Table of Contents
nature of auditor independence
1.3 principle of auditor independence
2.0 The concept of auditor rotation
The history and current debates concerning auditor rotation 4.0
Different countries regimen should be considered
List of references
Auditing is the analysis of the financial accounts or records, by a qualified accountant, and procedures of a firm or organisation. This is essential in order to gain a fair perspective on the company’s financial statement. With auditing, potential investors and creditors can look at the financial statement to decide whether to inverts in a business or not. Auditing is important as it also protects the public from scams and corrupt business procedures. The advantage of a Auditing is that it provides assurance to the third parties that the company's statements are fair, the investment decision of investors are based on this report, helps in detection of frauds, speedy processing of loans to the company , and Professional advice by the auditors.
The disadvantages of audit are It does not take into account the productivity and the skills of the employees of the business, the financial data is never current and does not reveal much about the present financial position of a company, different accountants use different techniques, therefore it would be hard to compare audits between companies who have used different accountants and for smaller companies, hiring an accountant/firm to carry out an audit can be costly.
1.2 Nature of Auditor Independence
The Companies Act 1985 and the ACCA Rules of Professional Conduct provide detailed guidelines to ensure that auditors are not only independent but are also “seen to be independent”. The Companies Act requirements for auditor independence have been developed by successive acts of legislation and cover the rules on appointment, removal, resignation and the rights of auditors. Independence of mind: The state of mind that permits the provision of an opinion without being affected by influences that compromise professional judgment, allowing an individual to act with integrity, and exercise objectivity and professional scepticism. Independence in appearance: The avoidance of facts and circumstances that are so significant that a reasonable and informed third party, having knowledge of all relevant information, including safeguards applied, would reasonably conclude a firms, or a member of the assurance team’s, integrity, objectivity or professional scepticism had been compromised.(example-Appendices 1)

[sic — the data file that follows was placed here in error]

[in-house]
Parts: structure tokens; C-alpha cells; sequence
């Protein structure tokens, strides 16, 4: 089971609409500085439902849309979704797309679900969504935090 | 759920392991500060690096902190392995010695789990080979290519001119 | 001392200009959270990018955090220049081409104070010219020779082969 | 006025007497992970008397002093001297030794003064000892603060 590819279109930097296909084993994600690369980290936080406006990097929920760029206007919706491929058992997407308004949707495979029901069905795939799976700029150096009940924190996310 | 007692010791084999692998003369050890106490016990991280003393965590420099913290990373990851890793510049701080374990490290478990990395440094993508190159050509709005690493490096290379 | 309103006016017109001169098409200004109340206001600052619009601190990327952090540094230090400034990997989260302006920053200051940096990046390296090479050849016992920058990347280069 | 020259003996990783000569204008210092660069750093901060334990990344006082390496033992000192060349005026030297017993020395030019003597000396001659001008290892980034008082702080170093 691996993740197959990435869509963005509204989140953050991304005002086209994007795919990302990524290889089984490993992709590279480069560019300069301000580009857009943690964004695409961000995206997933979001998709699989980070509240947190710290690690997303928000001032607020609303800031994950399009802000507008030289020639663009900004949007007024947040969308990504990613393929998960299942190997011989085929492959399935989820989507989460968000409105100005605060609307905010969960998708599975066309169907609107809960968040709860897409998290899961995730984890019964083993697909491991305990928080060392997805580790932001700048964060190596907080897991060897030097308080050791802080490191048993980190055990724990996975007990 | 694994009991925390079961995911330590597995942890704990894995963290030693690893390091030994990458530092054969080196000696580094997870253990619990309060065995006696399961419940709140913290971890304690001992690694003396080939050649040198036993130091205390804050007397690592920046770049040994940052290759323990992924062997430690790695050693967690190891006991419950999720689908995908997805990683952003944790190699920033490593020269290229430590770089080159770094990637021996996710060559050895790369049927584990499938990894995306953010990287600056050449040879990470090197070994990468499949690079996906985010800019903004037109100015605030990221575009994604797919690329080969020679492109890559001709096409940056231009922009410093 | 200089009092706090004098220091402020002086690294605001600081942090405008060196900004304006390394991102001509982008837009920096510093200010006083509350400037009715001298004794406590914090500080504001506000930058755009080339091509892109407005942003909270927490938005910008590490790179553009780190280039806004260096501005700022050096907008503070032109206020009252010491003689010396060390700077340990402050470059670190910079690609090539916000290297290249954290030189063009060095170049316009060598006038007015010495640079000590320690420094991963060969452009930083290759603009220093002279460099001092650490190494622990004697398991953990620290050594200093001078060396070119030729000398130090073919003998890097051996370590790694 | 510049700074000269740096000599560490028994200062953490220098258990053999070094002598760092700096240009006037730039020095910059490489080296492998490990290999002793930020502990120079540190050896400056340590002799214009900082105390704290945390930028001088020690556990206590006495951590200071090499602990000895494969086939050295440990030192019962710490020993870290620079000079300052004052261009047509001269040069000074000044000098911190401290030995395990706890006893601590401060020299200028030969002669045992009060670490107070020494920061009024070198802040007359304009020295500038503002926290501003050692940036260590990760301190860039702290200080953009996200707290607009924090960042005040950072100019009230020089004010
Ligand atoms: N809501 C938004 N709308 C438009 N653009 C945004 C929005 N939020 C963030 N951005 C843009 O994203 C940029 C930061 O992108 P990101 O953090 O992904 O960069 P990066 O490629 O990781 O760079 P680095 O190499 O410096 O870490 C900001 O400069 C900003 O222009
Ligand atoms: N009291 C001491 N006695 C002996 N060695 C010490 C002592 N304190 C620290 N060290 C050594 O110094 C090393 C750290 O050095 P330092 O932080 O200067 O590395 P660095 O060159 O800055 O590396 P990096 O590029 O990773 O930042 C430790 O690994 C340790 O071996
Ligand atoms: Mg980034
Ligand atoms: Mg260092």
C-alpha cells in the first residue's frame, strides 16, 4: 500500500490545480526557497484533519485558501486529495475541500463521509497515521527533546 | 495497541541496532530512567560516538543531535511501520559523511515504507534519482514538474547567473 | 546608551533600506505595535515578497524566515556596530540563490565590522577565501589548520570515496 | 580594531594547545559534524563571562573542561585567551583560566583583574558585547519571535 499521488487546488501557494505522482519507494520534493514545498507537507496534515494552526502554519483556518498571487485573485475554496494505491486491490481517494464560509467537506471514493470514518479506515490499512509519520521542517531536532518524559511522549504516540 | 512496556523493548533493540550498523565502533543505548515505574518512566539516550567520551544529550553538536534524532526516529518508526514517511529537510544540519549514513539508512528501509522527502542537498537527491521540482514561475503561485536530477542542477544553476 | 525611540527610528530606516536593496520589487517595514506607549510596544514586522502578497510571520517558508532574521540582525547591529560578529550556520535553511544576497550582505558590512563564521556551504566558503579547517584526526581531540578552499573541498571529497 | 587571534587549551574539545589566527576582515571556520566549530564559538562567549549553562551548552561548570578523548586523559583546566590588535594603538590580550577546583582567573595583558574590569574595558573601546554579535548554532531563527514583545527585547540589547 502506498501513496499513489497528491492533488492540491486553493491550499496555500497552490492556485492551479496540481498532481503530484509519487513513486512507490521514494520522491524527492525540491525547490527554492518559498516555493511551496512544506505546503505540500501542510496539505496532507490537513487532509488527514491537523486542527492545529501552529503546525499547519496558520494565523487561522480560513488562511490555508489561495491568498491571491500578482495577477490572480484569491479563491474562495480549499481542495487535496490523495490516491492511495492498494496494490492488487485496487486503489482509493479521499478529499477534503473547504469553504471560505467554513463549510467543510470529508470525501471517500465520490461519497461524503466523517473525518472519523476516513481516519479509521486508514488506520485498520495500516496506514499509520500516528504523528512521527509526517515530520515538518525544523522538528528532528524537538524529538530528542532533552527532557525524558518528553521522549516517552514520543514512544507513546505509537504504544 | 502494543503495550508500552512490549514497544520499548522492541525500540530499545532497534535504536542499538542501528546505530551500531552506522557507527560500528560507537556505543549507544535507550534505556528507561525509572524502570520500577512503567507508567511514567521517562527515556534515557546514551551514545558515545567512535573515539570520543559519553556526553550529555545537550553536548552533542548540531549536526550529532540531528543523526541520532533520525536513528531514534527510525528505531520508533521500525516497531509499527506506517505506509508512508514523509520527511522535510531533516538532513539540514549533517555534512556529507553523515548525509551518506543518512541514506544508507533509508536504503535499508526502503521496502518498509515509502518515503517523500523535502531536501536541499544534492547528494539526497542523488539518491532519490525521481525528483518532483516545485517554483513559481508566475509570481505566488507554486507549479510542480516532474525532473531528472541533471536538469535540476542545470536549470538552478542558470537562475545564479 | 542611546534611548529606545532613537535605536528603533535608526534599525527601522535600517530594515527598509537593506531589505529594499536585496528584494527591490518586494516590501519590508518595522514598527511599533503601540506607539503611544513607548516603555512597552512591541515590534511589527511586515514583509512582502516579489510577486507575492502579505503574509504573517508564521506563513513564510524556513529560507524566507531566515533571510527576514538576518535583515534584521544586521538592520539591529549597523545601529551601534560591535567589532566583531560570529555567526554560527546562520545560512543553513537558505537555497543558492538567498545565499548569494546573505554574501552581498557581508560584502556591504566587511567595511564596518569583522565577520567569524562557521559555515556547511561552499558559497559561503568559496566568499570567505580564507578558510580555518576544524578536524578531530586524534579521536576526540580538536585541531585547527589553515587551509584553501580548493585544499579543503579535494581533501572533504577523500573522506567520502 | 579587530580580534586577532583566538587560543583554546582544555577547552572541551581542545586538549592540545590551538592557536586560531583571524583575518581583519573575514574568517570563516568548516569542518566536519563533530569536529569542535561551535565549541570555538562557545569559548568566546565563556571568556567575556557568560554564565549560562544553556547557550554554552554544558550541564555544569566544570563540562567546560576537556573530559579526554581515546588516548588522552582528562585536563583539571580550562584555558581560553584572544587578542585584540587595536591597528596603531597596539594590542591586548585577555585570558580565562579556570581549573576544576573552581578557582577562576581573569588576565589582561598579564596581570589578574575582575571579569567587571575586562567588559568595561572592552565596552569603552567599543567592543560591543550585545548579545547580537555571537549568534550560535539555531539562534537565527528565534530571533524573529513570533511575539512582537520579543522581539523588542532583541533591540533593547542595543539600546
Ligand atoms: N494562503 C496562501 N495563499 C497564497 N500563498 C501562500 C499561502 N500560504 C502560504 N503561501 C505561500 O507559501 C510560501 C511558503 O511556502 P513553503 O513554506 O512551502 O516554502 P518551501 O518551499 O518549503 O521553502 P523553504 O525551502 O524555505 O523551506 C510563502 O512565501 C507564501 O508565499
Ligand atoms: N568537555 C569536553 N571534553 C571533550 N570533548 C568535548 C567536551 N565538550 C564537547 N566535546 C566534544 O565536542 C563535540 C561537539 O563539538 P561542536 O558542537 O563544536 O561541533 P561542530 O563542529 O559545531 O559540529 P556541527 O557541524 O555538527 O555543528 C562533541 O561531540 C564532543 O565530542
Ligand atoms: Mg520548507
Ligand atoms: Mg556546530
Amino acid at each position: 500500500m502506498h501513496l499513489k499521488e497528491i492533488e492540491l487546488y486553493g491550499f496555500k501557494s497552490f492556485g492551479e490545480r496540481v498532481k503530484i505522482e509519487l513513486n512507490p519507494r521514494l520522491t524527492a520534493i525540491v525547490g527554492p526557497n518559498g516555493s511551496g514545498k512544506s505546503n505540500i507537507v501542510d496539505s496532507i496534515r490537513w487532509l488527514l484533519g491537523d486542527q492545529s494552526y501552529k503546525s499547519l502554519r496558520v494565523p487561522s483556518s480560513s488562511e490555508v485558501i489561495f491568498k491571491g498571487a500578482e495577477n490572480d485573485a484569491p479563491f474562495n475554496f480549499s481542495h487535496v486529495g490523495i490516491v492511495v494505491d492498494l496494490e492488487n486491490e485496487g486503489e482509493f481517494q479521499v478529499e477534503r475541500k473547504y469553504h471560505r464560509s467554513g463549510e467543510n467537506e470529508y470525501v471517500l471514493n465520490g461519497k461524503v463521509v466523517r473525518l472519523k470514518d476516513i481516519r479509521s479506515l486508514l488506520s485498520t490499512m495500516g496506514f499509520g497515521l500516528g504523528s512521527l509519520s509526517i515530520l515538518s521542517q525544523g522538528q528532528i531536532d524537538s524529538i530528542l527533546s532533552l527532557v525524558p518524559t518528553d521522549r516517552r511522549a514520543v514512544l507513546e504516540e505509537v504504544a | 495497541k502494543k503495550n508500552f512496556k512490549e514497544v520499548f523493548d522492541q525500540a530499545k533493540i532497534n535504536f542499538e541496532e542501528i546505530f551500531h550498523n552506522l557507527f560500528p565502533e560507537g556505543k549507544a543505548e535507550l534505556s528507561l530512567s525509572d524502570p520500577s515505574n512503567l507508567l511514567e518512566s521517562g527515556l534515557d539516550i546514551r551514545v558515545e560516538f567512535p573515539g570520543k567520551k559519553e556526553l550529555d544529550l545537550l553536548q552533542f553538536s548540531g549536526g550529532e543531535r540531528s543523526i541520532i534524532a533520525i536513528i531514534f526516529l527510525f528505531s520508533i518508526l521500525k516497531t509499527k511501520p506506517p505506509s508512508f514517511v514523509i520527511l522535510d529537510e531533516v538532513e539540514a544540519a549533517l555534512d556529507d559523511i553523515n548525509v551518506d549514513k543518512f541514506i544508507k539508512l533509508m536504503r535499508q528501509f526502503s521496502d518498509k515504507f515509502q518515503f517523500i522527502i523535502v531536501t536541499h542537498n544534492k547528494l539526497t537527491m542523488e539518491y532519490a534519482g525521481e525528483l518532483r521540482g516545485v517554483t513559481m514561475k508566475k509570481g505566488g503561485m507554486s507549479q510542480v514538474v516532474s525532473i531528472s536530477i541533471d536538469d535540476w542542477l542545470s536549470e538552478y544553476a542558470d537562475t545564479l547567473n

1.3Principles of Auditor Independence
The external auditor plays a critical role in lending independent credibility to published financial statements used by investors, creditors and other stakeholders as a basis for making capital allocation decisions. Indeed, the public’s perception of the credibility of financial reporting by listed entities is influenced significantly by the perceived effectiveness of external auditors in examining and reporting on financial statements. While any consideration of the effectiveness of external audits involves a wide variety of issues, it is fundamental to public confidence in the reliability of financial statements that external auditors operate, and are seen to operate, in an environment that supports objective decision-making on key issues having a material effect on financial statements. In other words, the auditor must be independent in both fact and appearance.
The importance of auditor independence standards that are reasonable and yet comprehensive, rigorous, robust and enforceable has been underlined by several significant corporate failures in which questions have been raised about the quality of financial reporting and, in particular, the independence of the auditor.
References: Vanstraelen, A. (2000), ‘Impact of renewable long-term audit mandates on audit quality’, The European Accounting Review, vol. 9, no. 3, pp. 419-442.
Deis, D. and Giroux, G. (1992), ‘Determinants of audit quality in the public sector’, The Accounting Review, July, pp. 462-479.
Jackson-Heard, M. F. (1987), The Effect of Audit Committee and Other Selected Factors on the Perception of Auditor Independence, New York University: PhD thesis (Unpublished).
Shockley, R. A. (1981), ‘Perceptions of auditors’ independence: an empirical analysis’, The Accounting Review, vol. 56, no. 4, pp. 785-800.
Bates, H. L., Ingram, R. W. and Reckers, P. M. J. (1982), ‘Auditor client affiliation: the impact on materiality’, Journal of Accountancy, April, pp. 60-63.
Arrunada, B. and Paz-Ares, C. (1997), ‘Mandatory rotation of company auditors: a critical examination’, International Review of Law and Economics, vol. 17, pp. 31-61.
Gietzmann, M. B. and P. K. Sen (2002), ‘Improving auditor independence through selective mandatory rotation’, International Journal of Auditing, vol. 6, pp. 183-210.
Beattie, V. and Fearnley, S. (1998), ‘Auditor changes and tendering’, Accounting, Auditing & Accountability Journal, vol. 11, no. 1, pp. 72-98.
General Accounting Office (GAO) (2003), Public accounting firms: required study on the potential effects of mandatory audit firm rotation. GAO Report No. GAO-04-216, [WWW] [accessed 01st October 2003].
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